The Future of Kenya Coffee Culture Looks Bright

In this five part series, I recap my recent trip to Kenya where I sampled the up and coming coffeehouse culture Kenya. In the final part of this series I have a couple of suggestions on how Kenyan coffeehouses can continue to develop Kenya’s own coffeehouse culture.



Loot! Bags of Dormans Coffee Beans, originally uploaded by andai.

Although I tried a number of coffeehouses, cafes and hotels, the focus of this five part series was Nairobi Java House, Dormans and Artcaffe. I have to say that out of the three, I really enjoyed my visits to Dormans and to Artcaffè. These are the two places that I would highly recommend to anyone wanting to enjoy a nice espresso. On the other hand, my visit to Nairobi Java House was not special nor memorable, at least in a positive way. The lattes, though not too bad, were not necessarily something that I would look forward to going back to get.

So what was it then that drew me towards Dormans and Artcaffè and gave me a less than positive image of Nairobi Java House? The lattes at both of these places were great but what really left me a with a memorable experience was their great customer service.

I certainly believe that the Kenyan coffeehouse culture is up and coming, and is in the good and capable hands of people like Alex and Steve who are the baristas I meet at Dormans. Kenyan coffee has always been recognized the world over for quality, and now the other part of equation, home grown coffee roasting and coffeehouse culture is beginning to emerge. I think that is remarkable.

Yet there is one major of action the various coffeehouses, especially Nairobi Java House, need to take into consideration if they really want to become a world class coffeehouse.

Coffeehouses have to adopt an ‘intelligent’ customer service model!

For example, the coffee shops (and even the malls in Nairobi or Kenya where they are located) need to toss out the general ban on photography within the premises. I had in interesting but negative experience with this, twice at Nairobi Java House that in many ways colored my impression of that place giving me an overall negative impression of Java House. And yet I also had a pleasant experience with this at Artcaffè and also the Dormans at The Junction which in turn only endeared me more to the two.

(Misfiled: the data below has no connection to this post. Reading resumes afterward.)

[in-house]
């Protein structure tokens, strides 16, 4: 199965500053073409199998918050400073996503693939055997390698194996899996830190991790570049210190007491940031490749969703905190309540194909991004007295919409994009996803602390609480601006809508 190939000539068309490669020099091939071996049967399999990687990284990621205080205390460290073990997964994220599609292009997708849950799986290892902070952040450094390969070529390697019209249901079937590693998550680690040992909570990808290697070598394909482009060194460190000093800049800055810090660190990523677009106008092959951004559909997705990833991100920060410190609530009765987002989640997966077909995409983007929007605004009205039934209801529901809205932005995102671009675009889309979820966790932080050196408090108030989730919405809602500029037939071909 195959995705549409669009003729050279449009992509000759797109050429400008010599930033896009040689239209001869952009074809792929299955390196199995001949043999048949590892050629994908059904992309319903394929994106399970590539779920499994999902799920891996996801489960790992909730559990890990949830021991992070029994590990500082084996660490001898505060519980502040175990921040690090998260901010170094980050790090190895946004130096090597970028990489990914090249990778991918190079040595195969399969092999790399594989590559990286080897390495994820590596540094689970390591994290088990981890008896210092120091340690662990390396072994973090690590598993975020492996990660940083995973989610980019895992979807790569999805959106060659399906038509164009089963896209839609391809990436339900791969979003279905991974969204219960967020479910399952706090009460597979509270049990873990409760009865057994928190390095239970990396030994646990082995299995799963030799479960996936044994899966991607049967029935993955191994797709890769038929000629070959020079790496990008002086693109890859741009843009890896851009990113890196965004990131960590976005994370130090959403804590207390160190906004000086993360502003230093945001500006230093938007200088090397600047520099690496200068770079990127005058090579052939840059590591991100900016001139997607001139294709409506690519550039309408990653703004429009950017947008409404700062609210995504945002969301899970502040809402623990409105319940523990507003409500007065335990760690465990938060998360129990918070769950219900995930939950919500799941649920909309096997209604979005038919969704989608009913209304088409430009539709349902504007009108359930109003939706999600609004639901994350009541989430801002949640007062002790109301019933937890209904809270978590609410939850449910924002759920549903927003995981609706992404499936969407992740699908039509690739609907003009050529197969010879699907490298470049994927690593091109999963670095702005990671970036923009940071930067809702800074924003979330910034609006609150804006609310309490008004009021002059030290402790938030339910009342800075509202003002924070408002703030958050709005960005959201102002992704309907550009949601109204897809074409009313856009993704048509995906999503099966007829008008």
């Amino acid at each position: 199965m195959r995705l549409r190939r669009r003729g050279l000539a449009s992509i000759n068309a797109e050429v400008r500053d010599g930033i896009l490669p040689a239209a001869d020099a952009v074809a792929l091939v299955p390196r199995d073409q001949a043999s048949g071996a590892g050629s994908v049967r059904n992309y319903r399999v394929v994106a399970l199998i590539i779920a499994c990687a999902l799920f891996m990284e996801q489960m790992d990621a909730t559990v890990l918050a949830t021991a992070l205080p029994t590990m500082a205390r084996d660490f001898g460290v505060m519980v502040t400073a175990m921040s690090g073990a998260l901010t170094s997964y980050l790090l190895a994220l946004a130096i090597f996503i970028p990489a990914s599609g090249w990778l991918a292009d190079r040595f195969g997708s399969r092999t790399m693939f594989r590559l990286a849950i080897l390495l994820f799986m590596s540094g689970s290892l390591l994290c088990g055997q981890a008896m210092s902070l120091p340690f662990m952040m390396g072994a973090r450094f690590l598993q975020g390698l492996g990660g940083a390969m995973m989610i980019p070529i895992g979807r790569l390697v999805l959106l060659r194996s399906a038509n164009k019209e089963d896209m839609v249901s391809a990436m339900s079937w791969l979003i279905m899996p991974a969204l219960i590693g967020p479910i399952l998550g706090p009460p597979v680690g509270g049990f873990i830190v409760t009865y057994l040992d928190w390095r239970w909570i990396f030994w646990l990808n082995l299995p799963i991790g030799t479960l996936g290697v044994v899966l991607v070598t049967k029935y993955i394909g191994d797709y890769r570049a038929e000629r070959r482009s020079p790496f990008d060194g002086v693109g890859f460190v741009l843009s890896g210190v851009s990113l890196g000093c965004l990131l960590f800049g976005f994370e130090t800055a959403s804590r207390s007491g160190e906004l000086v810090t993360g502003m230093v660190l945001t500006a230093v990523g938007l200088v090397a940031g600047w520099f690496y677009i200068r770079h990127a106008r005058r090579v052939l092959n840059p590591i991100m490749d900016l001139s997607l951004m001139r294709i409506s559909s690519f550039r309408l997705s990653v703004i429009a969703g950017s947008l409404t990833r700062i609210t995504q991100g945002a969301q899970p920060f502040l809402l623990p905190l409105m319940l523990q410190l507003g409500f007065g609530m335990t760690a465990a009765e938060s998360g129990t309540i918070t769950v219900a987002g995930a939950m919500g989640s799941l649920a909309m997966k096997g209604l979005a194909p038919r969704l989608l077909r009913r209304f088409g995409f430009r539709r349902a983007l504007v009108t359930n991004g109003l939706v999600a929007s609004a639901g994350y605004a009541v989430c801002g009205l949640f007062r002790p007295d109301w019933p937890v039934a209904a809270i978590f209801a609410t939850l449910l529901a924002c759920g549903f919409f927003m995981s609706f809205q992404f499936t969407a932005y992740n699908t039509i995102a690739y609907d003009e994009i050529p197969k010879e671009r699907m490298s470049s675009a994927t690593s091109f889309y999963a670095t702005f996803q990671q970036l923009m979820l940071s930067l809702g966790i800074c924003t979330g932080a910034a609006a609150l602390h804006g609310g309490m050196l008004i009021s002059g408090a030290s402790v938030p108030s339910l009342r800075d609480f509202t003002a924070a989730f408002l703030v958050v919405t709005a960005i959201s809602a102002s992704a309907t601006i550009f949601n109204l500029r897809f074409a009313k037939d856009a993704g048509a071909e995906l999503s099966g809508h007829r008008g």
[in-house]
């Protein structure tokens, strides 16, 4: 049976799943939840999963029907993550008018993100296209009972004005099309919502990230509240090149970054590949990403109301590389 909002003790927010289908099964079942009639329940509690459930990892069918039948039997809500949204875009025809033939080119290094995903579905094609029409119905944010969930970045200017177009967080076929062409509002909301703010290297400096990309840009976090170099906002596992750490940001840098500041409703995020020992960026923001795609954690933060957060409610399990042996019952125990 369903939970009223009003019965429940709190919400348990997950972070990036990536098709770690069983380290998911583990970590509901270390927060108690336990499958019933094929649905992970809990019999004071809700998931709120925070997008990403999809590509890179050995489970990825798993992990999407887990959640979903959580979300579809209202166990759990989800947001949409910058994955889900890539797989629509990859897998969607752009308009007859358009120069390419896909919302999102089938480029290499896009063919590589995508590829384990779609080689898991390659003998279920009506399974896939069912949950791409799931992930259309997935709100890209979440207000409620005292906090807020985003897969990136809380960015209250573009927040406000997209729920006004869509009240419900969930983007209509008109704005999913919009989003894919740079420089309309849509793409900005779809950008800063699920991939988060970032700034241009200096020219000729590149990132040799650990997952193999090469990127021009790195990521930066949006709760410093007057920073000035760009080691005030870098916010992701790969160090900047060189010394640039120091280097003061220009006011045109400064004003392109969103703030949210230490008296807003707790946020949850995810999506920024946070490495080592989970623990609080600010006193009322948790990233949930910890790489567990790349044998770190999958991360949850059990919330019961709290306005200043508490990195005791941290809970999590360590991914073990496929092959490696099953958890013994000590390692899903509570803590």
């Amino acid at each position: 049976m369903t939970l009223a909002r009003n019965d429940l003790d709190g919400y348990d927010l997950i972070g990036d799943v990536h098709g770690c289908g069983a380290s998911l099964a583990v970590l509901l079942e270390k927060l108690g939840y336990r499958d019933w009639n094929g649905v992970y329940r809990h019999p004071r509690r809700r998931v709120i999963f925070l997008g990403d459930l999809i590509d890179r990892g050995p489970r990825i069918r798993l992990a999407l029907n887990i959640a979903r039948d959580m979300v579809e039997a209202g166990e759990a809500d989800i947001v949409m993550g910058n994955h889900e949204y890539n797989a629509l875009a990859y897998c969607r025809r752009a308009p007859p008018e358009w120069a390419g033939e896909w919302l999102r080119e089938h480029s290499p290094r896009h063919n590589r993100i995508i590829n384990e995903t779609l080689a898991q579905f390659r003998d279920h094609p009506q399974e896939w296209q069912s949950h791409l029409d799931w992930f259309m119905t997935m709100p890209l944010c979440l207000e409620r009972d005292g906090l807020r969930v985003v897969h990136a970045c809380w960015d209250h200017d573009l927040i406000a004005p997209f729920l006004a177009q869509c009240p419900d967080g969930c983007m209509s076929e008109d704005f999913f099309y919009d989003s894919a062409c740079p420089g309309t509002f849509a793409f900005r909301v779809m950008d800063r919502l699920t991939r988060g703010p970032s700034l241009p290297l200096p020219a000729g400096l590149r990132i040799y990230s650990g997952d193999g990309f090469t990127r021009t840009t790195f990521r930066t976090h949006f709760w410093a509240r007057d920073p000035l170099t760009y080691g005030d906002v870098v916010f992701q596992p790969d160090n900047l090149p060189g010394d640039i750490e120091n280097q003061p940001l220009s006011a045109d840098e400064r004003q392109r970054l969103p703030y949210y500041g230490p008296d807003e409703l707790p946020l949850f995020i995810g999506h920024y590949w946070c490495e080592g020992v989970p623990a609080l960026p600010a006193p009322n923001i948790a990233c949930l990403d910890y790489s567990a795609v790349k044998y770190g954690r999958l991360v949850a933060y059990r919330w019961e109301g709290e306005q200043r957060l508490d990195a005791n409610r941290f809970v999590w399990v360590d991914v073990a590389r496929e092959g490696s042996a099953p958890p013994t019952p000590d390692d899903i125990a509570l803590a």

Let me narrate two different experiences I had regarding the exact same issue, photography. When I first went to Nairobi Java House, I first asked the supervisor for permission to take a picture in the place. He told me that I couldn’t because there was a ‘no photography’ policy in place. When I pressed him on that, he could not tell me why the policy was originally instituted but after I gave him the reasoning behind why he should let me do so, he relented and allowed me to take a picture. But only if I made sure that the picture did not include the main store, especially the espresso bar, in the background.

But the folks at the Nairobi Java House at the Junction were the worst of all. Not only did they not allow me to take pictures of my coffee cup, but the supervisor told me that if I did, I would be “in trouble” and that I could do so only if I was off the premises. Clearly these people completely missed the point of the reason why I would want to take pictures at all. And little did he know that I had already taken plenty of pictures of the place the whole time I was there!

On the other hand, when I went to Artcaffè, not only did the manager let me take photos of my coffee cup, but he also let me take pictures of the interior of the place and the cool coffee roasting machine they had on display. The people at Artcaffè were very pleasant, welcoming and extremely accommodating!

And here is the difference between Artcaffè and Java House. I think the manager at Artcaffè truly understood that a good restaurant is not just good food, but also great customer service. And in this case, my blogging about my great experience at Artcaffè and posting great pictures of the place can only help promote the place with free word of mouth advertising. He clearly understood that.

My visit to Dormans at the Junction was also similar in that I was able to take really beautiful pictures of Latte art that ultimately will showcase the skills of the baristas at Dormans and acts as a testament for Dormans in general. They certainly go the idea.

On the other hand, the folks at Nairobi Java House have yet to understand this. All they know is that no photography is allowed at the place. Not only can they not tell you why they don’t allow photography, but they also can’t really reasonably think of how they can accommodate reasonable requests from customers. It was because of this lousy customer service I decided that I wasn’t interested in visiting Nairobi Java House any more.

And yet I bet if you were to talk to the Java House folks, they probably do believe their customer service is great. This is why I think Nairobi Java House (and businesses in general) need to adopt what a more intelligent kind of customer service where the employee not only understands why certain rules and policies exist and can then act on those in a more intelligent way. In other words the employee is trained and then empowered to make decisions that make sense and go to the spirit of the rules and regulations rather than the strict wording of the policies.